In RSA, it is basically equivalent to use the private key $d$ to encrypt as it is to use the public key $e$ to encrypt. They are exactly inverses: $e=d^{-1}$.

I need to know, are there other public key schemes like this? E.g., I do not think Diffie-Hellman is like this.

  • $\begingroup$ It is a bit unclear what you are asking for. Do you want a cryptographic scheme where the encryption/decryption algorithm is the same (e.g. ROT13) or does the fact that you have a couple (public key, private key) is mandatory. If so I would suggest you to take a look at Paillier cryptosystem, elliptic curve cryptography and Cramer–Shoup cryptosystem. $\endgroup$
    – Biv
    Commented Jan 18, 2016 at 12:07
  • $\begingroup$ Diffie-Hellman is a protocol to establish a shared secret, meaning Alice and Bob will have the same key at the end ($g^{ab}\mod p$), they can then use any symmetric crypto with that key. So it does not fulfil the requirements you are looking for. $\endgroup$
    – Biv
    Commented Jan 18, 2016 at 12:09
  • $\begingroup$ Is the idea of public and private key being inverse ($e = d^{-1}$) a condition to your question ? $\endgroup$
    – Biv
    Commented Jan 18, 2016 at 12:13
  • 1
    $\begingroup$ @Biv, I think the OP is asking for schemes where the algorithms for encrypting and decrypting are the same, but the supplied key material (to the algorithm execution) makes the difference between encryption and decryption. $\endgroup$
    – SEJPM
    Commented Jan 18, 2016 at 15:07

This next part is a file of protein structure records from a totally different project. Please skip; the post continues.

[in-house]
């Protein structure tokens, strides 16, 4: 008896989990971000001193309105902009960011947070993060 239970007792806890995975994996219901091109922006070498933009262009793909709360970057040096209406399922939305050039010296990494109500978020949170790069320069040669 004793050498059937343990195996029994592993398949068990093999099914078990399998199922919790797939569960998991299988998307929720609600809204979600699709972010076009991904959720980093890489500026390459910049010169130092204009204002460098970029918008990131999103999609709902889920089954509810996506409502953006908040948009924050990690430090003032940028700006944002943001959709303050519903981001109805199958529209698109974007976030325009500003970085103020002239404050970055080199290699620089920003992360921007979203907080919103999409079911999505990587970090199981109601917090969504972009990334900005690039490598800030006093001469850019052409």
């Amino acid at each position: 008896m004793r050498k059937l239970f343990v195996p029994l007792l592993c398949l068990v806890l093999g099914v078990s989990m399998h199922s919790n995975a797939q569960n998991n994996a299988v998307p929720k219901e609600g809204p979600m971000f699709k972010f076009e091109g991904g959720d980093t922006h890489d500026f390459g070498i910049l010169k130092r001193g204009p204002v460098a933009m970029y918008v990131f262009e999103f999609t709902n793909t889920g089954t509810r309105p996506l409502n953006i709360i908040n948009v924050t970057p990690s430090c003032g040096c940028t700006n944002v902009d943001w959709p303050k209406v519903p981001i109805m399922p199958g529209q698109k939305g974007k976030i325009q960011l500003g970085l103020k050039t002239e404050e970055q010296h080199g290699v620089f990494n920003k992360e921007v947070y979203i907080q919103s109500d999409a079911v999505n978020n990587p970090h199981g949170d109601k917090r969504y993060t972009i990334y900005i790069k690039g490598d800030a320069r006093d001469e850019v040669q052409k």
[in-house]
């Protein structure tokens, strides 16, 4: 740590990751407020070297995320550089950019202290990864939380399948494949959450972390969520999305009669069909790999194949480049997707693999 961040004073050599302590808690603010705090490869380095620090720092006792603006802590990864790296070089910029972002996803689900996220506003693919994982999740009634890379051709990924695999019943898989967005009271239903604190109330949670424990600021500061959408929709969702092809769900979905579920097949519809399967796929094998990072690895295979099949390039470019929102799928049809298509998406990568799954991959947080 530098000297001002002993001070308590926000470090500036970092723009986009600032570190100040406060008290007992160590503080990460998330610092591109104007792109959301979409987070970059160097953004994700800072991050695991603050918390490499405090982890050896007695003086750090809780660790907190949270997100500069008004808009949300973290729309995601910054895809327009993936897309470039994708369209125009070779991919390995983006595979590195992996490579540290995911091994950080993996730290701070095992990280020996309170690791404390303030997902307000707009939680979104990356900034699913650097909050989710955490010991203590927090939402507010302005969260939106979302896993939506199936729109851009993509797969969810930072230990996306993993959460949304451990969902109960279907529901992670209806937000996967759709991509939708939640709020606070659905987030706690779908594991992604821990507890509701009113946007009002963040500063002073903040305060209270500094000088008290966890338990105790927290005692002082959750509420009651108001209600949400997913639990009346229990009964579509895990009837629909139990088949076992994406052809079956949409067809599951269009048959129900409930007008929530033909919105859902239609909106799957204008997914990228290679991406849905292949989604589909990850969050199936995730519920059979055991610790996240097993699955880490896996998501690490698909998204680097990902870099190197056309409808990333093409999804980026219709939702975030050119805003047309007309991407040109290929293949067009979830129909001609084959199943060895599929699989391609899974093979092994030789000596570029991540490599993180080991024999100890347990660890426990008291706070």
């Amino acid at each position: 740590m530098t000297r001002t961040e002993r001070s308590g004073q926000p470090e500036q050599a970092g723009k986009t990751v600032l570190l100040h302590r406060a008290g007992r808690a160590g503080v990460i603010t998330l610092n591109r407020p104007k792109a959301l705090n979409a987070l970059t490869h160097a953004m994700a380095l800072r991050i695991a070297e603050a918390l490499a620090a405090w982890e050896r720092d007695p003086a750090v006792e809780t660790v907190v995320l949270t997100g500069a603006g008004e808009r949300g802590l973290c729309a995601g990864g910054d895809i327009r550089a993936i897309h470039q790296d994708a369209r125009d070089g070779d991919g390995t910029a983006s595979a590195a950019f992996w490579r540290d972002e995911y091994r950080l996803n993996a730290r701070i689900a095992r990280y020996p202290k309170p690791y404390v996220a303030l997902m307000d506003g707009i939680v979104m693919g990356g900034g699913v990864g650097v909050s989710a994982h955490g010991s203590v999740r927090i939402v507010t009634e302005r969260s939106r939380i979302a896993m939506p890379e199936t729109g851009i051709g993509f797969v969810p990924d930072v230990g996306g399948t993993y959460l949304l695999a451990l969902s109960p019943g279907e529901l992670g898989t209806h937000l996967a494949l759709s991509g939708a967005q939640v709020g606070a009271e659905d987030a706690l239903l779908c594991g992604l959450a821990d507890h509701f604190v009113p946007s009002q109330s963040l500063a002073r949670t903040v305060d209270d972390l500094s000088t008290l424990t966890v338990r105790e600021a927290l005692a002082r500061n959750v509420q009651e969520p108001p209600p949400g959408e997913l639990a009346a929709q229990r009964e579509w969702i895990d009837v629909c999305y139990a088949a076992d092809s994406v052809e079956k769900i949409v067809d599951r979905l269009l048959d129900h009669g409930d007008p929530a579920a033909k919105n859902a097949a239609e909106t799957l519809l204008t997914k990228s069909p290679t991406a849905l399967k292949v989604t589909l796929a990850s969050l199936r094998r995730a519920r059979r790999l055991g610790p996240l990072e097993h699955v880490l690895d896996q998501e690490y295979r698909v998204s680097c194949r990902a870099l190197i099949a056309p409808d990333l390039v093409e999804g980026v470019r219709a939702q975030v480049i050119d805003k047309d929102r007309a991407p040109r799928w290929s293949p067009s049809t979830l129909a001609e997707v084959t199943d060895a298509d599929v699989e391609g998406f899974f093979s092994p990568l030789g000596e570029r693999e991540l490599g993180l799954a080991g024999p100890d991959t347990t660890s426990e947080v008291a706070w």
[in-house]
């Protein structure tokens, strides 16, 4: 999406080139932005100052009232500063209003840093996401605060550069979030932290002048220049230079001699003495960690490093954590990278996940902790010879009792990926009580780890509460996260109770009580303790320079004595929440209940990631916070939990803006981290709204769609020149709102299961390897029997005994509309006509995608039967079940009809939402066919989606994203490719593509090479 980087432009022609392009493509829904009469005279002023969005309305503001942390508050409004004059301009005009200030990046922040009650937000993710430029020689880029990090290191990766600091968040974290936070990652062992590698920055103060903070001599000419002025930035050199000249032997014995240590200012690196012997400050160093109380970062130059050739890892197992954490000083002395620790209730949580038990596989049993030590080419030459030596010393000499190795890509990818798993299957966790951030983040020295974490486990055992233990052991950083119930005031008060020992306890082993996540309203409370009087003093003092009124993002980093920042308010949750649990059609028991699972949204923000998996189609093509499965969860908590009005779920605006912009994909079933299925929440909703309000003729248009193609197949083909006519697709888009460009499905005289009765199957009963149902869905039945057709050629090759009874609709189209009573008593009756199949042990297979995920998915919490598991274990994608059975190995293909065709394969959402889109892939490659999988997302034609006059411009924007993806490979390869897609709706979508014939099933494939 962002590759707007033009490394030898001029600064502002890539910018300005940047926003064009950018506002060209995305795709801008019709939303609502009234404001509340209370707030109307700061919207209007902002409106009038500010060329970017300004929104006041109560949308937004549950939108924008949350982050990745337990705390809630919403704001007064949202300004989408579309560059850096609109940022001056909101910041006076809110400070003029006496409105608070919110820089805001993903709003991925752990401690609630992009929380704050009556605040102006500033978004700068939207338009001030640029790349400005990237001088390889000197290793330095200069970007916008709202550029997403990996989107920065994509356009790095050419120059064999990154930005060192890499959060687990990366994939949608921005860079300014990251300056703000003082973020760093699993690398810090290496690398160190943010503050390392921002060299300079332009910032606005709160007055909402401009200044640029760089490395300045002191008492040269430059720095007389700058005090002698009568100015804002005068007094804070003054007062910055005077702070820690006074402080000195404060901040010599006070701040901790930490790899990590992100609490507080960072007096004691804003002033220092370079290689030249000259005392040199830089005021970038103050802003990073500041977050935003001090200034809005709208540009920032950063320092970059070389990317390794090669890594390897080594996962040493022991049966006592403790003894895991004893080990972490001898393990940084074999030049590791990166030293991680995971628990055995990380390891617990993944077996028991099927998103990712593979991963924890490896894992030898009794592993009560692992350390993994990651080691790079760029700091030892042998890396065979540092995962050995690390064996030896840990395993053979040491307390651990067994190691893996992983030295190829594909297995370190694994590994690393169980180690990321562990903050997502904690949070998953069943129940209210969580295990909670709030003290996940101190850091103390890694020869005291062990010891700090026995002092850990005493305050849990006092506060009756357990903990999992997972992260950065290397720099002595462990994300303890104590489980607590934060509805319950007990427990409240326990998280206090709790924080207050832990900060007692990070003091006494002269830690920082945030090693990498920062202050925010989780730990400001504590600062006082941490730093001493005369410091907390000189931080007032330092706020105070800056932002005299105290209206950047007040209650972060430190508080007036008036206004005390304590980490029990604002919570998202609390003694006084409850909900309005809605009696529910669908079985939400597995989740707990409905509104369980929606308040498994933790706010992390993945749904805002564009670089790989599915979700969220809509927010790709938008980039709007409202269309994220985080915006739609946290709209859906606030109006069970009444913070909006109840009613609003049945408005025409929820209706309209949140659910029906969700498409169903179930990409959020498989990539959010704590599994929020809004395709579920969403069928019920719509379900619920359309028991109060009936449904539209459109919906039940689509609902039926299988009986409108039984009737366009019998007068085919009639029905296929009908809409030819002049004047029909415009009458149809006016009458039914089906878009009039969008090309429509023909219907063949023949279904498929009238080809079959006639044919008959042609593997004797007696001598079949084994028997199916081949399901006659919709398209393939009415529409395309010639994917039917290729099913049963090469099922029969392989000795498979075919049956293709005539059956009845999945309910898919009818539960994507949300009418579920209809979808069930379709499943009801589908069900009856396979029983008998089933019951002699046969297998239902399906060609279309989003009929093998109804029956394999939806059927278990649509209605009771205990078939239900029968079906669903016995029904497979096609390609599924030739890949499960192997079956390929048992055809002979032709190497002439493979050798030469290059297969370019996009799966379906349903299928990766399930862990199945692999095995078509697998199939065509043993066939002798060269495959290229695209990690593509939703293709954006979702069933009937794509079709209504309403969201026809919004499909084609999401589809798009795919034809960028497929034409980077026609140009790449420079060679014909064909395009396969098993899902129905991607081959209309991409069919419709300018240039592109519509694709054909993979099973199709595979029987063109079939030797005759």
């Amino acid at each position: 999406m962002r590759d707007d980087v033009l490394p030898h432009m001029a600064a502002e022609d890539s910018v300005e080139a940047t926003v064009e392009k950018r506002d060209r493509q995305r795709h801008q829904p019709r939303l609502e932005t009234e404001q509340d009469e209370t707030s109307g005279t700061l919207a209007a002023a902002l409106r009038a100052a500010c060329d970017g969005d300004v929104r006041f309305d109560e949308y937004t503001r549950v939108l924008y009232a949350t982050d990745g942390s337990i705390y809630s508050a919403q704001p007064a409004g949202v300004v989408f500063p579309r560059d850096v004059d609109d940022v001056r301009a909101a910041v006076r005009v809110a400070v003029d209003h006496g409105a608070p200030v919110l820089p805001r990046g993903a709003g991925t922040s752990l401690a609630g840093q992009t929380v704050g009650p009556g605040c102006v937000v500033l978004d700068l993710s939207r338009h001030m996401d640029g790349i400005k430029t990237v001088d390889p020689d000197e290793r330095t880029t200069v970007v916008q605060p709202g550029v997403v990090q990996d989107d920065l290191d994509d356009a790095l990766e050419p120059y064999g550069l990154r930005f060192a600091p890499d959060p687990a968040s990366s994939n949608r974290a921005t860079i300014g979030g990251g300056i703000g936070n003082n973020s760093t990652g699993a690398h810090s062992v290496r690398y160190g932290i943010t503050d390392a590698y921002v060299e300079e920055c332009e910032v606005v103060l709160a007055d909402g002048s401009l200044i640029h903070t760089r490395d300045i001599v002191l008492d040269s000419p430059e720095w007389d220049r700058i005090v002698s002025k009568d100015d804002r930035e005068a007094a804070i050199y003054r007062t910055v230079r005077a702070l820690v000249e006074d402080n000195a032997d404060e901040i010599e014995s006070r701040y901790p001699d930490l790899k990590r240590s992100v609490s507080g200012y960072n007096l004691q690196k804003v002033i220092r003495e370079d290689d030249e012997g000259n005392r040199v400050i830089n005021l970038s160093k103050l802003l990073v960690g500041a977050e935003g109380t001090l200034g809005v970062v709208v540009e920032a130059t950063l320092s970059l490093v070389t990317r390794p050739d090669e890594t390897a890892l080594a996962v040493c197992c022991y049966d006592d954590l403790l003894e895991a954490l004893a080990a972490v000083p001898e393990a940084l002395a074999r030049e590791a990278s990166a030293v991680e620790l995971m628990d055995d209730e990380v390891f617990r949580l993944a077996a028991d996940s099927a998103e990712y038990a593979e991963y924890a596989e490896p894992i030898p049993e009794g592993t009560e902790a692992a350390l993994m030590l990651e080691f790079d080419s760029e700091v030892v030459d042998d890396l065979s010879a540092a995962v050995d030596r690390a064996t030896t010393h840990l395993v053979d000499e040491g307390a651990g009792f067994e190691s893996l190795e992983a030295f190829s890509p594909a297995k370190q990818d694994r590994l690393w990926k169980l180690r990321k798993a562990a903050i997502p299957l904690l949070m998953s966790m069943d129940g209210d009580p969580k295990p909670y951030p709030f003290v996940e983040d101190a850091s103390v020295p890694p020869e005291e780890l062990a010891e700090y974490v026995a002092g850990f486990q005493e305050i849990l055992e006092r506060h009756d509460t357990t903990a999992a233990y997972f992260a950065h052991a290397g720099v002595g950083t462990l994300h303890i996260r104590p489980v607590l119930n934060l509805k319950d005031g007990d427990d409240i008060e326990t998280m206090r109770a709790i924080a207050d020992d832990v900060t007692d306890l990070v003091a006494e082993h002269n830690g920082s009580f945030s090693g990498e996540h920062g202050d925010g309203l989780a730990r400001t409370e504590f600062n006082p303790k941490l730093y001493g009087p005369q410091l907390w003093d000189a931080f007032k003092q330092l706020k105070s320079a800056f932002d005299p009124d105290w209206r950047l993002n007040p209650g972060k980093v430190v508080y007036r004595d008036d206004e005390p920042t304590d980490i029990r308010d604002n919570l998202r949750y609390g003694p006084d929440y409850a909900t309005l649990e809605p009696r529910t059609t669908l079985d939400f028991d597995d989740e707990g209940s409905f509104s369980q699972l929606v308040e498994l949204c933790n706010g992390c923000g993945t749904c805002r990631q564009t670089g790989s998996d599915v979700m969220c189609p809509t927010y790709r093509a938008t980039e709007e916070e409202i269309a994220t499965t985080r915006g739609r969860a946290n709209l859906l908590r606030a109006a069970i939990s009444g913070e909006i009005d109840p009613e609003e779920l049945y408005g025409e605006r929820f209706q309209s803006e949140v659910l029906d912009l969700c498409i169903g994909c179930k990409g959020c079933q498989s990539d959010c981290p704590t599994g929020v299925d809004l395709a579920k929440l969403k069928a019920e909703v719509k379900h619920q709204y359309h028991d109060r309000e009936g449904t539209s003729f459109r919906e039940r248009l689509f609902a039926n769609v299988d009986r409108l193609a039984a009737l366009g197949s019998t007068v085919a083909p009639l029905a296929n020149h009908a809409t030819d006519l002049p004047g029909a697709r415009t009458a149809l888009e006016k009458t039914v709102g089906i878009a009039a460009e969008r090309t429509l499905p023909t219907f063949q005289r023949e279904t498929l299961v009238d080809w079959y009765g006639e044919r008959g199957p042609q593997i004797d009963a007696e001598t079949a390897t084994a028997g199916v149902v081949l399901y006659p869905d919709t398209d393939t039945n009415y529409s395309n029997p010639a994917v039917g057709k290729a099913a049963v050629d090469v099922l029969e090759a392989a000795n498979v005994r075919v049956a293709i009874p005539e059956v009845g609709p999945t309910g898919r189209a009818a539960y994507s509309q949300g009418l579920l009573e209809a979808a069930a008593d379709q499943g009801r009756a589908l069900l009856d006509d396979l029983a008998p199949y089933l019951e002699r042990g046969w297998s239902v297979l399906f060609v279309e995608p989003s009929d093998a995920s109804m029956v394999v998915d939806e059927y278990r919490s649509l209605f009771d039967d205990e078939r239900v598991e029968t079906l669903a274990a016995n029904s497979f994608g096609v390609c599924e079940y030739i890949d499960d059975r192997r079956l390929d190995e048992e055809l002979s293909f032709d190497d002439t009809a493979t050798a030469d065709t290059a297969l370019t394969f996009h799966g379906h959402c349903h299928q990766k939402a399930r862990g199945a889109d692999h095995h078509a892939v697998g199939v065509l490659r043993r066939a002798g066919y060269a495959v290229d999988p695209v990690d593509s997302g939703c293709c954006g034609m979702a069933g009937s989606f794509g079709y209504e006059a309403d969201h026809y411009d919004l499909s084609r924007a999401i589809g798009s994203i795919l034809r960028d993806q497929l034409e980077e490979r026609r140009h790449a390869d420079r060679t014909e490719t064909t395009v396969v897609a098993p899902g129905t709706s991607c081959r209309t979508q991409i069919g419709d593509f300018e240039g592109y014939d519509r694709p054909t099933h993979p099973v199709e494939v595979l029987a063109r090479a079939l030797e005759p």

• 1
    $\begingroup$ The things you're asking about are called trapdoor permutations. ​ ​ $\endgroup$
    – user991
    Commented Jan 18, 2016 at 20:35

1 Answer 1


What you seem to be looking for is a scheme like the following: It consists of two algorithms, a key generation algorithm $K$ and a "key use" algorithm $U$.

The key generation algorithm outputs a pair of keys $(k_0, k_1)$. The "key use" algorithm takes as input a key and an element from some set $S$ (which may depend on $k_0$ and $k_1$), and outputs an element of a set $S$, and satisfies $$U(k_b, U(k_{1-b}, s)) = s$$ for all key pairs $(k_0,k_1)$ output by $K$, all $b \in \{0,1\}$ and all $s \in S$.

Security-wise, for $b = 0$ and $b=1$, given a random $s \in S$ and the key $k_b$, it should be hard to find $t$ such that $U(k_b, t) = s$.

You can trivially turn this into a public key encryption scheme by choosing one of the keys as the encryption key and the other as the decryption key. Ditto for signature scheme.

To get secure schemes, you need to include padding schemes, hash functions or any of the usual stuff.

I don't off-hand know of any examples of such schemes, except for RSA with random exponents or RSA look-alikes. (RSA with small $e$ is not secure.) Diffie-Hellman is certainly not like this.

I don't know if this is a useful concept. It is somewhat similar to trapdoor one-way permutation, which you don't hear so much about anymore.

  • $\begingroup$ Could you elaborate on trapdoor one-way permutations please? $\endgroup$
    – Arnold
    Commented Jan 18, 2016 at 23:18
  • $\begingroup$ I've added a link. $\endgroup$
    – K.G.
    Commented Jan 19, 2016 at 10:10

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